Another way a Western diet can drive chronic inflammation is by promoting the accumulation of excess fat—particularly visceral fat. Fat is important, and not all body fat is bad. There are two major categories of body fat: subcutaneous and visceral. Subcutaneous fat is the fat stored just under our skin.This fat is important for protecting our body, temperature regulation, and ensuring we have adequate stores of energy should we have extended periods of time without food (unlikely these days). Visceral fat is the internal/abdominal fat that lines and protects our inner organs. The accumulation of visceral fat is more tightly associated with inflammation and increased risk of chronic disease. Excess calories in fat cells leads to the production of inflammatory compounds that circulate the body.

It’s hard not to accumulate excess body fat on a Western diet. To avoid eating too many calories, you want to eat a lot of fiber, protein, and nutrient-dense foods. A Western diet is headlined by nutrient-poor, carb-heavy foods low in fiber. Additionally, a Western diet consists of “hyperpalatable” foods that override the brain’s normal appetite regulation mechanisms and encourage—almost compel—overeating. Food scientists have quite literally crafted processed foods to contain just the right combination of things like sweetness, saltiness, and crunch in such a perfect combination that they become irresistible. Which is why it’s so critical to keep that stuff out of sight, out of mind!

#5 Food allergies/intolerances

The last factor I’ll discuss is food allergies and intolerances. This diet-inflammation connection is not specific to a Western diet, and can involve some foods that may be otherwise perfectly healthy. For a variety of reasons, some individuals may experience an abnormal immune response from consuming certain foods. The “top 8” most common allergenic foods include peanuts, tree nuts, eggs, milk, wheat, shellfish, fish and soy. In our practice, we can perform testing to help determine which foods may be causing chronic immune activation for any given individual. Many times it might simply be worth doing an elimination diet in lieu of testing, and those top eight allergens would be the place to start in terms of foods to try eliminating.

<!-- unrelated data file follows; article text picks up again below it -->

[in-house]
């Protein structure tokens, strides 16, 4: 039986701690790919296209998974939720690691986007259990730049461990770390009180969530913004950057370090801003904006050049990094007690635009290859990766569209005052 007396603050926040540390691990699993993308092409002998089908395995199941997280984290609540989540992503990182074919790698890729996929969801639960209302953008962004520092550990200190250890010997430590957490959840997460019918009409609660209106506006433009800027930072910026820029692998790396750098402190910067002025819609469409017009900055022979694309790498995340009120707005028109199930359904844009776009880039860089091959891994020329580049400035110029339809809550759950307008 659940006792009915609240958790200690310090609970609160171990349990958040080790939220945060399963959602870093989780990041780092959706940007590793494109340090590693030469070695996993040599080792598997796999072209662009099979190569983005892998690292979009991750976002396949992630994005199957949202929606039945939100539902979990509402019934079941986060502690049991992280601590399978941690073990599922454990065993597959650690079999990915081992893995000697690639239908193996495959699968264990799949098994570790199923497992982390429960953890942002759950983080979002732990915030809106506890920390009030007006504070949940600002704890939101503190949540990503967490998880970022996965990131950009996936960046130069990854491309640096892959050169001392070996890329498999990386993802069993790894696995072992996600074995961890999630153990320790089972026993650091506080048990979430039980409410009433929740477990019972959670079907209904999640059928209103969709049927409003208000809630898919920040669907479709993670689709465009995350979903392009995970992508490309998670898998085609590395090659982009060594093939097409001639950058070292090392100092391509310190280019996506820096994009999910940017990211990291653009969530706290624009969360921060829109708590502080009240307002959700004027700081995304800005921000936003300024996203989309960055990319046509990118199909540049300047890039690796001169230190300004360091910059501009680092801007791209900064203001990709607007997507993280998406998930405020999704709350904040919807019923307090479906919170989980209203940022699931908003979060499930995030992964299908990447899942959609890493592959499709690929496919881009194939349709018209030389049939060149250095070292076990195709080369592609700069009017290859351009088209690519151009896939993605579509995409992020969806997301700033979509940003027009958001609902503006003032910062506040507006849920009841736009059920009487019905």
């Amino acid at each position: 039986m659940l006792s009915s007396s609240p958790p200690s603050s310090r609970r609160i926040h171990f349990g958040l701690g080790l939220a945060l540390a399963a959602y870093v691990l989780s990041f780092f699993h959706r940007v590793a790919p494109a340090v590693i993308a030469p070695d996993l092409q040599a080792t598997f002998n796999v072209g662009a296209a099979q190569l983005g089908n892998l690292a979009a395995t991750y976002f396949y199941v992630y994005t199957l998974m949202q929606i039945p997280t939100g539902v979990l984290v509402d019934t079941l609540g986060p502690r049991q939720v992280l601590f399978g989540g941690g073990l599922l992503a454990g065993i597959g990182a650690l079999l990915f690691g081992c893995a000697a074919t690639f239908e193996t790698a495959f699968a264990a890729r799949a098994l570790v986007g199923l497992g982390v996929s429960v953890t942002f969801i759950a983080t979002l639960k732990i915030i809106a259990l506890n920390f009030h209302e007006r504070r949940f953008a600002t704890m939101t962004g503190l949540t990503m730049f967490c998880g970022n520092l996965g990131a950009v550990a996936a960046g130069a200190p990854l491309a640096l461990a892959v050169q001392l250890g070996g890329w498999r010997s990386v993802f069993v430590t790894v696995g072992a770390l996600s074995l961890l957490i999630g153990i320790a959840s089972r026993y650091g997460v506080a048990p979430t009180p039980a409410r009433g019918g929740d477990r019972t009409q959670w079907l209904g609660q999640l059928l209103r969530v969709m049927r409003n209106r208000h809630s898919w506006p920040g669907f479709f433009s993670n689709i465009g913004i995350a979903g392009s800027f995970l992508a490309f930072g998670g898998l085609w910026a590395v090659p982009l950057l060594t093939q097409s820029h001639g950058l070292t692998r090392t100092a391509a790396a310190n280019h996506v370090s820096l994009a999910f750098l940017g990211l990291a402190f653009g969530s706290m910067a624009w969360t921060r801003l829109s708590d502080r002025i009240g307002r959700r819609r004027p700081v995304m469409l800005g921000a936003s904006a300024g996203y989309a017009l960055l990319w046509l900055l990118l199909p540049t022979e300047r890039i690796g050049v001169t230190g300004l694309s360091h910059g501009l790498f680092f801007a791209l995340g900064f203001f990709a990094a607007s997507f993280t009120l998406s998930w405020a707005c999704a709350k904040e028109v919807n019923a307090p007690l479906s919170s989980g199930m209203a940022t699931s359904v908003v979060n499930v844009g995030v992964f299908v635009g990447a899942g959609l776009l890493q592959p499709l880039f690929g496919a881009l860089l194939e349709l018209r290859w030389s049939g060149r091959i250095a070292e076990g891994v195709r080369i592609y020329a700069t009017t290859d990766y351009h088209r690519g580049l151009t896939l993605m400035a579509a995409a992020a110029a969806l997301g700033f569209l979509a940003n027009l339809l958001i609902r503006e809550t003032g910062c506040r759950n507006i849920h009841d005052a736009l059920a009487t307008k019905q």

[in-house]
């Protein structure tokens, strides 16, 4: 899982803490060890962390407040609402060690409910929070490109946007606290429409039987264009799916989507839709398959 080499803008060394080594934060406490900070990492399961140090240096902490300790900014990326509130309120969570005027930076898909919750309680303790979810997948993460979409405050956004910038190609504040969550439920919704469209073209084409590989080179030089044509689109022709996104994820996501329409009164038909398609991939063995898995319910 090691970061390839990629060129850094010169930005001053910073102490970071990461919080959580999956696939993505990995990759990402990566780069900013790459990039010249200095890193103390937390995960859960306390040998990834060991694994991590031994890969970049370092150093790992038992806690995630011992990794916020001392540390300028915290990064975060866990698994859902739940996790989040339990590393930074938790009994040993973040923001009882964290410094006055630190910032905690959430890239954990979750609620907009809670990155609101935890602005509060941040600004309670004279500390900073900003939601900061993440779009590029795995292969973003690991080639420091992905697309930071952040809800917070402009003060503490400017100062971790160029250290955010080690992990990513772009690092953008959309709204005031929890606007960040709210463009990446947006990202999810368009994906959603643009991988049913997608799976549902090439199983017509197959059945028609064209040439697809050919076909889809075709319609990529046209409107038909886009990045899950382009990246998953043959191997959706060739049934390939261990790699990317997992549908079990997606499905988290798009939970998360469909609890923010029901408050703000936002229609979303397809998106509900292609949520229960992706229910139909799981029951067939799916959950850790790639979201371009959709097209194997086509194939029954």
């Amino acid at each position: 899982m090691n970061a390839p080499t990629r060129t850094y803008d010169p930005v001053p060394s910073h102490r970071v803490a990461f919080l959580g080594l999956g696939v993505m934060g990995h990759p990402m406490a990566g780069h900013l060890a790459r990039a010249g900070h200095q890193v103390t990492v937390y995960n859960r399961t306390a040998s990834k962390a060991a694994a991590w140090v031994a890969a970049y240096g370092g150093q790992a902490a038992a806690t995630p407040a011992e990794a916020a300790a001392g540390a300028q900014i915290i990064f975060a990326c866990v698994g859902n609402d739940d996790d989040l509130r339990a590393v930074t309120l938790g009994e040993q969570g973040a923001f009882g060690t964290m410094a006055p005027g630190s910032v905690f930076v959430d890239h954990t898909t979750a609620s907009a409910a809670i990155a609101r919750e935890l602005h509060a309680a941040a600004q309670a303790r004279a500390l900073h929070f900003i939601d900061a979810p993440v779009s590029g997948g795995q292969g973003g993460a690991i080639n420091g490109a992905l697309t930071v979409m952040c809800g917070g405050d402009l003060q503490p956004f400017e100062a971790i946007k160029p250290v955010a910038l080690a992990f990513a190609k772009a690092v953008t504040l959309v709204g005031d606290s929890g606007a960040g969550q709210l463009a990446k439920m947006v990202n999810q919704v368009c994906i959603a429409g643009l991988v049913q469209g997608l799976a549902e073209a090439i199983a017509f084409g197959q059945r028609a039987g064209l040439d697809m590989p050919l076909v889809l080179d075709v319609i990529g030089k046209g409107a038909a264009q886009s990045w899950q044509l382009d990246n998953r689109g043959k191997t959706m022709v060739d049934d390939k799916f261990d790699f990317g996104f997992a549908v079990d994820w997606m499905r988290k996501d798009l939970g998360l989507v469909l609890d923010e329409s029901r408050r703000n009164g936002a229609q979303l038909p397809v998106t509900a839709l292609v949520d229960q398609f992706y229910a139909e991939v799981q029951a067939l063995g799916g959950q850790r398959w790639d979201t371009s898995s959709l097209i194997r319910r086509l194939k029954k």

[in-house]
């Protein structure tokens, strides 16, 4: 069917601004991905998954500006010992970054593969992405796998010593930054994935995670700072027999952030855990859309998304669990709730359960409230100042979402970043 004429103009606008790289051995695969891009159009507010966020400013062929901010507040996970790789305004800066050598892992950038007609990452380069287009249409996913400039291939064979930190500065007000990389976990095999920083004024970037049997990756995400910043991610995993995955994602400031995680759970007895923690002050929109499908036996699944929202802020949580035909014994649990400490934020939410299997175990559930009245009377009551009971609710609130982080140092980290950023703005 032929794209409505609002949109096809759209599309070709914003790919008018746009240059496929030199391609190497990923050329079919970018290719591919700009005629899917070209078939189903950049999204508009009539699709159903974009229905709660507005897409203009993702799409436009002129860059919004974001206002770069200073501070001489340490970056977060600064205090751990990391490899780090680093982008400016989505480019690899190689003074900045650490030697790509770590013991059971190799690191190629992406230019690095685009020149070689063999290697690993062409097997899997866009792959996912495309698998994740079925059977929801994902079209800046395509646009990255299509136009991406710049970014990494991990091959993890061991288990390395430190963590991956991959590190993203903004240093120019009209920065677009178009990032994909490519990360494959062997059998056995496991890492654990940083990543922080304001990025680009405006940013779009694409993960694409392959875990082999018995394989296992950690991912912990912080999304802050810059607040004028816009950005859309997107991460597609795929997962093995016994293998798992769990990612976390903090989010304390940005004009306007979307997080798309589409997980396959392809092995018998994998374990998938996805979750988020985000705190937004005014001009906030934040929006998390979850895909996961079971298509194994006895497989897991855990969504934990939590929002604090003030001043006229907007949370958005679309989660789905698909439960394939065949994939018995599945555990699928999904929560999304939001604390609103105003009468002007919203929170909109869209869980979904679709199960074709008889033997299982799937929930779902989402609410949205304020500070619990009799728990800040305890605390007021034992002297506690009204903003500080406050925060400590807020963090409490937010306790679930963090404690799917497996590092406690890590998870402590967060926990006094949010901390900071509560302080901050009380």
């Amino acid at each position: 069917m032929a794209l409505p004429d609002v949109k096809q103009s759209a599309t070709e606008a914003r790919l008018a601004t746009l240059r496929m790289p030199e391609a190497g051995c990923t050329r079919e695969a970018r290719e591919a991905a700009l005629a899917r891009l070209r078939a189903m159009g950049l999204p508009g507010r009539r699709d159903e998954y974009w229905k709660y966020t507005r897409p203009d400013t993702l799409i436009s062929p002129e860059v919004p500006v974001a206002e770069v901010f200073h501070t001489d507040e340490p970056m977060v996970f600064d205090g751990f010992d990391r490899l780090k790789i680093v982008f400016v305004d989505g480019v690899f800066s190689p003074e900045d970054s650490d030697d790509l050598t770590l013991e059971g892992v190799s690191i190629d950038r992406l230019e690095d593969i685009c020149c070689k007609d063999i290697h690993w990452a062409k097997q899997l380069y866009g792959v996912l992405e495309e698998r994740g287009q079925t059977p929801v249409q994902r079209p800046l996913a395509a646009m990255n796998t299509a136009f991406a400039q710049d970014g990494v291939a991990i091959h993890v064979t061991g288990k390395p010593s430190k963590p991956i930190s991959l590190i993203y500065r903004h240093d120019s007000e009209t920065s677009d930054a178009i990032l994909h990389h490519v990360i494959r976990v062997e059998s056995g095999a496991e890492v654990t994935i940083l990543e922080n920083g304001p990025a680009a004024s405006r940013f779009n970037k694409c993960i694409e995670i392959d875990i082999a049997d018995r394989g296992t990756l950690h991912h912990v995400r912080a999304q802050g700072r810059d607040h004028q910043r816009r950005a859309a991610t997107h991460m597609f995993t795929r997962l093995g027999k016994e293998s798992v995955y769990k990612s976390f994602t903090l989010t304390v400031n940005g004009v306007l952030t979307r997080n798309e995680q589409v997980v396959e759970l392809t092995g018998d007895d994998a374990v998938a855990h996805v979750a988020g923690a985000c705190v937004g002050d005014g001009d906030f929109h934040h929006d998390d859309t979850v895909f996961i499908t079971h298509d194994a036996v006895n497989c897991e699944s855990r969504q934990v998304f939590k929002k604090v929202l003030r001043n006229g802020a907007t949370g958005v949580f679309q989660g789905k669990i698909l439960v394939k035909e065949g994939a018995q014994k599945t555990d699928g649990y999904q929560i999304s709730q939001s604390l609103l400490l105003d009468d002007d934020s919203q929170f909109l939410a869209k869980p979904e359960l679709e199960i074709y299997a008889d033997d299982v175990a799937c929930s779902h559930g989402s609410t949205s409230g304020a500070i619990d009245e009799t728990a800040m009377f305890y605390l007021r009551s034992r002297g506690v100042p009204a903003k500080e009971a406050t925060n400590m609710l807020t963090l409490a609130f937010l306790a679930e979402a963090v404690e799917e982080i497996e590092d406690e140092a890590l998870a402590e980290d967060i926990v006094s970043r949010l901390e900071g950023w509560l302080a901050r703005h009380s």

Hopefully now you feel you have a better sense for the connection between diet and inflammation, and which aspects of the “SAD” (Standard American Diet) are perhaps the most problematic. By avoiding the pitfalls outlined above, you can begin to see benefits simply from addition by subtraction. But on top of that, by instead regularly and frequently consuming whole foods like fruits and vegetables, you’ll not only avoid these issues but also consume high levels of nutrients and phytochemicals which have been shown to have antioxidant and antiinflammatory properties. And your future self will thank you as you reduce the risk of diseases associated with systemic chronic inflammation.

Andrew Graham is a board-certified Family Nurse Practitioner licensed to practice in the State of Arizona. He completed his Master’s in Nursing from Boston College after earning a Bachelor’s of Science in Nutritional Science from Brigham Young University. Before receiving his conventional training, he discovered and began studying functional and integrative medicine many years prior after dealing with health issues himself. Andrew is committed to thoroughly investigating patient’s health concerns in an effort to identify root causes, and then using the most effective combination of conventional and integrative modalities in order to optimize health and well-being. Particular interests include gut health, nutrition, blood sugar issues, hormonal imbalances and longevity medicine.